Daniel J. Mitchell
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Notwithstanding my post comparing stupid government policies in the U.S. and U.K., I thought the Greeks took to prize for most moronic government.

After all, the politicians in that nation think it’s fine and dandy to subsidize pedophiles and collect stool samples as a condition of getting a business license to set up an online company.

But the United Kingdom will reclaim the top spot (or would it be the bottom spot?) if the government follows through on the advice of two nanny-state academics.

Here’s a blurb from a story in the Telegraph.

Experts said the eating disorder was a disease that was linked to social and cultural influenced, the Guardian reported. The LSE academics said restricting the use of photographs of underweight models in magazines would help ease the pressure on women to be very thin. In a paper that will be published in the journal Economia later this year, LSE economist Dr Joan Costa-Font and Professor Mireia Jofre-Bonet from City University wrote: “Government intervention would be justified to curb the spread of a potential epidemic of food disorders.

To be fair, there’s no indication in the story that the U.K. government will adopt the recommendation of these academics, but don’t be too optimistic. After all, this is the country that has done these crazy things:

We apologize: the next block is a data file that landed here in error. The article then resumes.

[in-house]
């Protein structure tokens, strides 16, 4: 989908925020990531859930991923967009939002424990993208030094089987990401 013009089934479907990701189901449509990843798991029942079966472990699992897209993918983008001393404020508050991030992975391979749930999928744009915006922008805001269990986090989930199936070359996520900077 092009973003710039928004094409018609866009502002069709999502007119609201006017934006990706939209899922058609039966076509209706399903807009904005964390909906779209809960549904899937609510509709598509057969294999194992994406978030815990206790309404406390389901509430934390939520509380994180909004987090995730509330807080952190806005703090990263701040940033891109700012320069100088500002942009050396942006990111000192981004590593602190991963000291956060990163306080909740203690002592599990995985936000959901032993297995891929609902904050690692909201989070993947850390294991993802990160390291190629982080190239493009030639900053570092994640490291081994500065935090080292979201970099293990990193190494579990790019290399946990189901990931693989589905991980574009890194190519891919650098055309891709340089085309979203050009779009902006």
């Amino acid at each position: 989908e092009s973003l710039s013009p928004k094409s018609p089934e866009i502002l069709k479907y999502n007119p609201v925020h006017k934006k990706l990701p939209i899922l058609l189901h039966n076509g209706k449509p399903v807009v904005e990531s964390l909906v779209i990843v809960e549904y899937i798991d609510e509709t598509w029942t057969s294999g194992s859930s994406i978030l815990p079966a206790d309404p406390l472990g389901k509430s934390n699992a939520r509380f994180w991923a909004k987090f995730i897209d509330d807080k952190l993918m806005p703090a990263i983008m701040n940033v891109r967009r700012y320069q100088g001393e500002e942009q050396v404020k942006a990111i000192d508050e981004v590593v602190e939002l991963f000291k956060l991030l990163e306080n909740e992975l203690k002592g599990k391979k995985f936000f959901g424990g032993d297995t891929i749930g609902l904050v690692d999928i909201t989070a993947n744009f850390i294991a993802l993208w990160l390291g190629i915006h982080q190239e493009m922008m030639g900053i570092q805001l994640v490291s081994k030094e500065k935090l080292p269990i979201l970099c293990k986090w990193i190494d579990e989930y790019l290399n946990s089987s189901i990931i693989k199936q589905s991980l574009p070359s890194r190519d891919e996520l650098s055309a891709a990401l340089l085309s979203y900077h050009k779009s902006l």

o A job-placement center got in trouble for discriminating against incompetent people by seeking “reliable” and “hard-working” candidates.

o A women who was being threatened by thugs got in trouble with the police for brandishing a knife in her own home.

o A man got arrested for finding a gun in his yard and turning it over to the police.

o The government wanted to require “competency tests” for pet owners.

Remember, never underestimate the stupidity of government.

And I suppose this is the appropriate spot for a disclaimer.

Yes, I realize anorexia is not a joking matter. I’ve known people with this problem and I recognize it’s serious. But banning skinny models is an absurd and abusive way for politicians to deal with the issue.

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Daniel J. Mitchell

Daniel J. Mitchell is a top expert on tax reform and supply-side tax policy at the Cato Institute.